Adobe CS3 Phones Home... using a deceptive URL designed to hide its true purpose!

in Mac Software edited January 2014
Lies, Lies and Adobe Spies


When you launch a CS3 application the application pings out to what looks like an IP address - and internal IP address:

That makes sense, right? Adobe wants to be sure you aren’t running multiple copies of their programs…. Wait something is wrong here.

The first clue something is fishy is that I don’t use a numbering scheme in my network. Secondly, if you look at the address Little Snitch is displaying, the last “numbers” of the IP address (2O7) look funny. Also, IP address don’t end in any .com/net/org suffix.

Turns out that is owned by Omniture, a huge behavioral analytics firm. Hmmmmmm, anybody curious why Adobe is doing this? Anybody care to sniff packets? I sense an invasion of privacy here!

Tell me, has anyone noticed this on their version? I myself have CS2 and am happy with it. Not seriously interested to upgrade ever again (unless I move up from my current reliable eMac). Adobe hasn't been too friendly with Mac users anyway (as far back as PS 7)

If anyone is as sick and tired of Adobe PS, here are some alternatives. Though they are still in beta and aren't free (like Gimp...but you get what you pay for there IMO) they are way cheaper than PS.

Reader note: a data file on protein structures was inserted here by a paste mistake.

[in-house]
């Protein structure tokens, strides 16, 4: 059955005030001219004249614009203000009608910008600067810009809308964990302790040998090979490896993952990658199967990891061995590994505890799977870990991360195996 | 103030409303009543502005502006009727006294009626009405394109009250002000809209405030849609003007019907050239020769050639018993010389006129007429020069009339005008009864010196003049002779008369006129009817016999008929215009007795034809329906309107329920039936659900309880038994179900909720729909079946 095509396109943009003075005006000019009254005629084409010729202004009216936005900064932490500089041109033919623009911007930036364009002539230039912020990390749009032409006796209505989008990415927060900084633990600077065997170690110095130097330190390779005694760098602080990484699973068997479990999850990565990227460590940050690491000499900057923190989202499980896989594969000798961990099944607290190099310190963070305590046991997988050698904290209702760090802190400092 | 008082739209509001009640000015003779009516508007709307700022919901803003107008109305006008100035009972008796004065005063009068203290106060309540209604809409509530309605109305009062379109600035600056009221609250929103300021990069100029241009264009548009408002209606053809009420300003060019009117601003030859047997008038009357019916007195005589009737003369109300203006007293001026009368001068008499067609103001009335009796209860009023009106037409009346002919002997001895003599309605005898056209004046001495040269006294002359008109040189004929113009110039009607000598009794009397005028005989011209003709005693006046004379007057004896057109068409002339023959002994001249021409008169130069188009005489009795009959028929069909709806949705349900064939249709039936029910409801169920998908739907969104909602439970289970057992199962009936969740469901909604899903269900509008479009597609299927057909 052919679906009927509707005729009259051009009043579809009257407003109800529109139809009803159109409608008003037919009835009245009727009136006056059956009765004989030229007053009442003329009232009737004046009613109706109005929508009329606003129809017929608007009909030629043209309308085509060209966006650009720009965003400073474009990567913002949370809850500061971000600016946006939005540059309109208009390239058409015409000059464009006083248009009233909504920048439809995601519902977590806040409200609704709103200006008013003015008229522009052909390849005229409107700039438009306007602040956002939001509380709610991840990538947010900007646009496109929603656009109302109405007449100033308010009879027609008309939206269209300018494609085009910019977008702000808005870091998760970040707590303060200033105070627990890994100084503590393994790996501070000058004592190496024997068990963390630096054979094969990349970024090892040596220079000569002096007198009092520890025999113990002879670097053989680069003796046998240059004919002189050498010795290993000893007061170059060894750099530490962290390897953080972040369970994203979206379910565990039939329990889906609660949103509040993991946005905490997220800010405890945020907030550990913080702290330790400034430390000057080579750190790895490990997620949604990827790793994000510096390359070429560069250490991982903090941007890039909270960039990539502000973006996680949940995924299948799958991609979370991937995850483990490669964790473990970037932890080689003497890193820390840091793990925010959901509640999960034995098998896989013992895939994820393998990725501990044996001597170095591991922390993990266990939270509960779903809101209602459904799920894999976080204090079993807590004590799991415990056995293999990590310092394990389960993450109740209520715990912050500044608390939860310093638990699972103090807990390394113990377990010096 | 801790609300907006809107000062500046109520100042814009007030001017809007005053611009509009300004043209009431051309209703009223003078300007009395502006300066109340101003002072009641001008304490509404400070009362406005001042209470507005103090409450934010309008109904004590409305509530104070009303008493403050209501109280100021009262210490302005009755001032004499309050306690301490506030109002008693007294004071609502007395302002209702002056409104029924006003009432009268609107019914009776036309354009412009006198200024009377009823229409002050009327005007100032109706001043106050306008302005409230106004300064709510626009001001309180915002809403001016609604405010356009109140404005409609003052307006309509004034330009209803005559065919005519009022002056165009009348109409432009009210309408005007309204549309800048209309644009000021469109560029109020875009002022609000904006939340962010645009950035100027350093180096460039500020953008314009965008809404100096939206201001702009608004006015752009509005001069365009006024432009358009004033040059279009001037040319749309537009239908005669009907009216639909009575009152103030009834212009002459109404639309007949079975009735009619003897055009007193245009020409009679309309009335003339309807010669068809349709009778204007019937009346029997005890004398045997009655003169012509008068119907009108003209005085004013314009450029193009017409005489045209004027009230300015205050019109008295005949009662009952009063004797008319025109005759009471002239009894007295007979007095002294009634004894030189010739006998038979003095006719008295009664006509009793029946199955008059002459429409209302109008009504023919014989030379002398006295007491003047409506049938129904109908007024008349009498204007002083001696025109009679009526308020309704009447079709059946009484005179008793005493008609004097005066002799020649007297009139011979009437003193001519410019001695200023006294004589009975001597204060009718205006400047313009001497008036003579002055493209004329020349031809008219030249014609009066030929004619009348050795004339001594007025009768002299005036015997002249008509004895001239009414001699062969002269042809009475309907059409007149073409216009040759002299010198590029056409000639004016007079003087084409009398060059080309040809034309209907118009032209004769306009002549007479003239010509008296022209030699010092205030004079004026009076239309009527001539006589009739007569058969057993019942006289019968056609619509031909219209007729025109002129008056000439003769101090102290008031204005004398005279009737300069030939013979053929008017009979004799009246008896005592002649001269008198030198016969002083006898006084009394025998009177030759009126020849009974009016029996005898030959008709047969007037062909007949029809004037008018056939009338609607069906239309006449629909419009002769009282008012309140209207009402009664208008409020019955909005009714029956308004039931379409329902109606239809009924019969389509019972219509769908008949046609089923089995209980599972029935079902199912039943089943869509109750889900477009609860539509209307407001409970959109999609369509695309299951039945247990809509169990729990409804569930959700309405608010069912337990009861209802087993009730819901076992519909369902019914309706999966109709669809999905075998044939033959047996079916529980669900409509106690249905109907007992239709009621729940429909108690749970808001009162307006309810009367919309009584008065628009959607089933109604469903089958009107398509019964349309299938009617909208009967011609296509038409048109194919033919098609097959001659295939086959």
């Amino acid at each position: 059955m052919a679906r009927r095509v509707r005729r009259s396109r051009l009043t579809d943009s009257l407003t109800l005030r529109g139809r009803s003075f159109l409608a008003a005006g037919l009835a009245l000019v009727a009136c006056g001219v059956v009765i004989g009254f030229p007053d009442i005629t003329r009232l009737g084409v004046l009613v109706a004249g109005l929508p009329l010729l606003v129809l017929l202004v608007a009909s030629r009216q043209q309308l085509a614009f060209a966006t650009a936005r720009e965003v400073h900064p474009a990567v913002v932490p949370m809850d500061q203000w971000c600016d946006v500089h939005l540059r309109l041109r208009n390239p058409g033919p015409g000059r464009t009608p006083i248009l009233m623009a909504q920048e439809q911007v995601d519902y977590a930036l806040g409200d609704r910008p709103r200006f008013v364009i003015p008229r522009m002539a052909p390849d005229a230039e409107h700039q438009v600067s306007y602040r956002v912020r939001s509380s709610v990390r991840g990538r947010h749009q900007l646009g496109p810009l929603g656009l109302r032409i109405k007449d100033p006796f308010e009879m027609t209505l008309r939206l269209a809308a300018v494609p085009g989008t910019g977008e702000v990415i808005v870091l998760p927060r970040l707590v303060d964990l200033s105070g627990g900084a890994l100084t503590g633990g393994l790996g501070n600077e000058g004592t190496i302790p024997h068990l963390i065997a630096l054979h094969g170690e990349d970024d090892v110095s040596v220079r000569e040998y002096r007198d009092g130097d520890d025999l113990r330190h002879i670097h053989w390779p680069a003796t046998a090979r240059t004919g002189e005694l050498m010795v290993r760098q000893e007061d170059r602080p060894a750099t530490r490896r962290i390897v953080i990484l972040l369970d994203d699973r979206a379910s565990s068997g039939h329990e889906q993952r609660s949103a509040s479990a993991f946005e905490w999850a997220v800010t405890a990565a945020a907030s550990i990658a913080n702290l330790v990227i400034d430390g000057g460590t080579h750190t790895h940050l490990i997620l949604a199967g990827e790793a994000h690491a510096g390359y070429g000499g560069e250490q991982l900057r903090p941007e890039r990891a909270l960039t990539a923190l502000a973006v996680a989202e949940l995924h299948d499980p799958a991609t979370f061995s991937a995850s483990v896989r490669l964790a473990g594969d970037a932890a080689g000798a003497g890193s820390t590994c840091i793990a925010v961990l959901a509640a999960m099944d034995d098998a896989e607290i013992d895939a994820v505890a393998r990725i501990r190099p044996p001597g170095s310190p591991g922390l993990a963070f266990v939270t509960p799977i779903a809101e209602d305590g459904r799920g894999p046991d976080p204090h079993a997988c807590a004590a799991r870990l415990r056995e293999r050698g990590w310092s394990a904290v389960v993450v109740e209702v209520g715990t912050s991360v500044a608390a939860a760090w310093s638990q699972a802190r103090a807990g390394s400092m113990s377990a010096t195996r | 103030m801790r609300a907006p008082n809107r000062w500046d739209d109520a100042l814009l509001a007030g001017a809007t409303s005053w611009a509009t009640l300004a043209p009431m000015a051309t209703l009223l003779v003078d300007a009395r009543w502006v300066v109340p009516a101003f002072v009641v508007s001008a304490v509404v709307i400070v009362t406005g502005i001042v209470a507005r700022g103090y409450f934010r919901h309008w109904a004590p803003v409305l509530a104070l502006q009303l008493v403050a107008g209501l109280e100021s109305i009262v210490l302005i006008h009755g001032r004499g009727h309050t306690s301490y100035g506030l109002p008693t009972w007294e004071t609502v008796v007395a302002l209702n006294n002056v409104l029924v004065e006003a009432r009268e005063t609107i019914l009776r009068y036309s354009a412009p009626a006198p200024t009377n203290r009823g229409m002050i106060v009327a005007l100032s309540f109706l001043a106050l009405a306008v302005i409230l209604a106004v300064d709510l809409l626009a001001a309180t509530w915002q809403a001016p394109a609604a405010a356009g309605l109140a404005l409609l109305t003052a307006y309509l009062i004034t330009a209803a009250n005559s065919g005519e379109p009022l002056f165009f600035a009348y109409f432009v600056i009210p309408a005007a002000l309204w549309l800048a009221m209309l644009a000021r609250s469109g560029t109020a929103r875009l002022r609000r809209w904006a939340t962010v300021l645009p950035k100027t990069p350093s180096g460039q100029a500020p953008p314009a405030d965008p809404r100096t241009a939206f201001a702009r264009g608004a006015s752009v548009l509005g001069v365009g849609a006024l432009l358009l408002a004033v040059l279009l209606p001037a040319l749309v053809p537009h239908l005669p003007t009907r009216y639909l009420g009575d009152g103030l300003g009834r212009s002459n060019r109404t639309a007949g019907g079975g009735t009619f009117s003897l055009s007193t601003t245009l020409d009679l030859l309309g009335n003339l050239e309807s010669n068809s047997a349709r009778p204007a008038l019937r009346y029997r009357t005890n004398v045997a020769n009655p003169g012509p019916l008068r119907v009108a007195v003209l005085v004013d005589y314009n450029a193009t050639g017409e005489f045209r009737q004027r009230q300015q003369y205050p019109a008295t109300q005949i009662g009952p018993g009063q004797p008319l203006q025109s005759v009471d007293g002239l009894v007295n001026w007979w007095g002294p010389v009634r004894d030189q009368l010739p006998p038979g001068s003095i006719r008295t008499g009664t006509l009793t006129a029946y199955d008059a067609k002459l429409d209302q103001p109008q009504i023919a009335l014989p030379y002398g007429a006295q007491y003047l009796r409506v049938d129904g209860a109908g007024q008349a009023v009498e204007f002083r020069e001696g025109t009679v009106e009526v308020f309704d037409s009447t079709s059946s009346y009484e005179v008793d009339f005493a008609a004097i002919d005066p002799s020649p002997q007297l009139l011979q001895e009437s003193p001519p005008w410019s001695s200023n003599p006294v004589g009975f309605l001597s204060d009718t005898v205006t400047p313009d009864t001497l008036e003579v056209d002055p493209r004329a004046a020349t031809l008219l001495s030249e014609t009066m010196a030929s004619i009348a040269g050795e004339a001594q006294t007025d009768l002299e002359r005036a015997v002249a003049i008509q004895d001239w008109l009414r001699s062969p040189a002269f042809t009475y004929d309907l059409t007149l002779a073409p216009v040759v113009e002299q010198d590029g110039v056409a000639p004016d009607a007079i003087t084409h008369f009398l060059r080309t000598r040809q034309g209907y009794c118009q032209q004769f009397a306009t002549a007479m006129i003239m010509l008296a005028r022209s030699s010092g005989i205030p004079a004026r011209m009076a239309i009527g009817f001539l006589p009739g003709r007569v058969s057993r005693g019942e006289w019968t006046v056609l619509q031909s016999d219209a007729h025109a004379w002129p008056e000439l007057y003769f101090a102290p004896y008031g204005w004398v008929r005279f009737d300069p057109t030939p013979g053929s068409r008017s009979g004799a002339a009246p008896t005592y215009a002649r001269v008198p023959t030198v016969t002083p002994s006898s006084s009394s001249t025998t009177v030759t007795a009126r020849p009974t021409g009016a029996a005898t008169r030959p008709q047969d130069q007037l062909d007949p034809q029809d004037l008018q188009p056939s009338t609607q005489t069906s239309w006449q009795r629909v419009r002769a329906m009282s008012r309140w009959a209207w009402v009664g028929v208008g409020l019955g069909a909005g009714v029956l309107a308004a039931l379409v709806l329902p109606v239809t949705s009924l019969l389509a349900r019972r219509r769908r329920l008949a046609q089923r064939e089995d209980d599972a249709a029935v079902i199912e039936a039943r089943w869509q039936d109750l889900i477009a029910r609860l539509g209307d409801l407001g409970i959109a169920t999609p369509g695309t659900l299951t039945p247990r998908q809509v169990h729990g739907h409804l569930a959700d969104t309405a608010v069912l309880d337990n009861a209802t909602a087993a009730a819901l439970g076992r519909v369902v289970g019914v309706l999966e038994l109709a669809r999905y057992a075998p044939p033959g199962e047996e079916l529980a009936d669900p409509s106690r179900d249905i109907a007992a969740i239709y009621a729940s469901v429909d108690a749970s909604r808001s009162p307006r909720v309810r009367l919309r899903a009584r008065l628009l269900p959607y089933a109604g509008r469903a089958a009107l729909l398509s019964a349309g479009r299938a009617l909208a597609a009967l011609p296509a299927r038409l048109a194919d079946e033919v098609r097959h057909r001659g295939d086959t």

Acorn - From other users reviews, it seems to run faster than Gimp.

Pixel Image Editor
- I was looking around for an image editor for Linux and this turned up. It is also available for:


Windows, Linspire, MacOSX, BeOS, Zeta, QNX, MorphOS, FreeBSD, eComStation, OS/2, SkyOS and even old plain DOS, for both x86 and PowerPC architectures.

Same price as Acorn


  • Reply 1 of 4
    backtomacbacktomac Posts: 4,579member
    Adobe is working with Sony to develope a root kit.

    Hang in there they should have it available soon.
  • Reply 2 of 4
    The program the blogger uses is worth mentioning...

    Little Snitch


    As soon as you’re connected to the Internet, applications can potentially send whatever information they want to wherever they want.

    Sometimes they do this for good reason, on your explicit request. But often they don’t. Little Snitch allows you to intercept these unwanted connection attempts, and lets you decide how to proceed.

    Little Snitch informs you whenever a program attempts to establish an outgoing Internet connection. You can then choose to allow or deny this connection, or define a rule how to handle similar, future connection attempts. This reliably prevents private data from being sent out without your knowledge. Little Snitch runs inconspicuously in the background and it can also detect network related activity of viruses, trojans and other malware.

    I'm downloading it tonight.
  • Reply 3 of 4
    Did the Adobe EULA mention any of this behavior?
  • Reply 4 of 4
    Originally Posted by Kenneth View Post

    Did the Adobe EULA mention any of this behavior?

    See for yourself. They locked copying/pasting from the PDF and there are outside URLs to the third party and activation issues.

    I don't have time to go into it right now at work.
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